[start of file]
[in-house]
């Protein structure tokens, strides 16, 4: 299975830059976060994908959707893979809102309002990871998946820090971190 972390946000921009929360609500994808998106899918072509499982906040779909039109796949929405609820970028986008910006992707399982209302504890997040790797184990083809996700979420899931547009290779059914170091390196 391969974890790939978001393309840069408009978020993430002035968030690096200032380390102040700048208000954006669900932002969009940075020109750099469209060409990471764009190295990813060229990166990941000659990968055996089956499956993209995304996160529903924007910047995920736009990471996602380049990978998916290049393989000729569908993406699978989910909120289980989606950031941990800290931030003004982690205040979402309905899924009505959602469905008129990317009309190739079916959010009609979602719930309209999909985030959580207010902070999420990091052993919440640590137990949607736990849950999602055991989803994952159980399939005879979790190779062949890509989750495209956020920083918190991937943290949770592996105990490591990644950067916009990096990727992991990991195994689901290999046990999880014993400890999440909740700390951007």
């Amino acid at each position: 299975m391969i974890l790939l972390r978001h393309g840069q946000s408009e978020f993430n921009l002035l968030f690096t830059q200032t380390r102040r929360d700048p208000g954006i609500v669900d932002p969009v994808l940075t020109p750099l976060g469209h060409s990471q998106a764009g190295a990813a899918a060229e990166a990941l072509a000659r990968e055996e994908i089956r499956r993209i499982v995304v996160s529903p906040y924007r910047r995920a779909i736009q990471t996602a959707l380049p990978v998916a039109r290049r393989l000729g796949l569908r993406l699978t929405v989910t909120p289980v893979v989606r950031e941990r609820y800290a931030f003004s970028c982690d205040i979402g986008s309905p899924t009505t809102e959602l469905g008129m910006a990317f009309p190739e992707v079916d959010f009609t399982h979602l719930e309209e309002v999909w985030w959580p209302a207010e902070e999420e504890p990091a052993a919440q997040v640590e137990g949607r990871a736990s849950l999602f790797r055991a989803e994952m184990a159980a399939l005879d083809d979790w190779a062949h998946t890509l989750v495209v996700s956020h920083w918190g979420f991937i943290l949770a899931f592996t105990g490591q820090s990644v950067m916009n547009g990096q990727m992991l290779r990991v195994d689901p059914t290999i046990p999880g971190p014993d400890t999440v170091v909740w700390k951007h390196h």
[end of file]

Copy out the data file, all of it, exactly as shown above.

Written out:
[in-house]
């Protein structure tokens, strides 16, 4: 299975830059976060994908959707893979809102309002990871998946820090971190 972390946000921009929360609500994808998106899918072509499982906040779909039109796949929405609820970028986008910006992707399982209302504890997040790797184990083809996700979420899931547009290779059914170091390196 391969974890790939978001393309840069408009978020993430002035968030690096200032380390102040700048208000954006669900932002969009940075020109750099469209060409990471764009190295990813060229990166990941000659990968055996089956499956993209995304996160529903924007910047995920736009990471996602380049990978998916290049393989000729569908993406699978989910909120289980989606950031941990800290931030003004982690205040979402309905899924009505959602469905008129990317009309190739079916959010009609979602719930309209999909985030959580207010902070999420990091052993919440640590137990949607736990849950999602055991989803994952159980399939005879979790190779062949890509989750495209956020920083918190991937943290949770592996105990490591990644950067916009990096990727992991990991195994689901290999046990999880014993400890999440909740700390951007």
């Amino acid at each position: 299975m391969i974890l790939l972390r978001h393309g840069q946000s408009e978020f993430n921009l002035l968030f690096t830059q200032t380390r102040r929360d700048p208000g954006i609500v669900d932002p969009v994808l940075t020109p750099l976060g469209h060409s990471q998106a764009g190295a990813a899918a060229e990166a990941l072509a000659r990968e055996e994908i089956r499956r993209i499982v995304v996160s529903p906040y924007r910047r995920a779909i736009q990471t996602a959707l380049p990978v998916a039109r290049r393989l000729g796949l569908r993406l699978t929405v989910t909120p289980v893979v989606r950031e941990r609820y800290a931030f003004s970028c982690d205040i979402g986008s309905p899924t009505t809102e959602l469905g008129m910006a990317f009309p190739e992707v079916d959010f009609t399982h979602l719930e309209e309002v999909w985030w959580p209302a207010e902070e999420e504890p990091a052993a919440q997040v640590e137990g949607r990871a736990s849950l999602f790797r055991a989803e994952m184990a159980a399939l005879d083809d979790w190779a062949h998946t890509l989750v495209v996700s956020h920083w918190g979420f991937i943290l949770a899931f592996t105990g490591q820090s990644v950067m916009n547009g990096q990727m992991l290779r990991v195994d689901p059914t290999i046990p999880g971190p014993d400890t999440v170091v909740w700390k951007h390196h």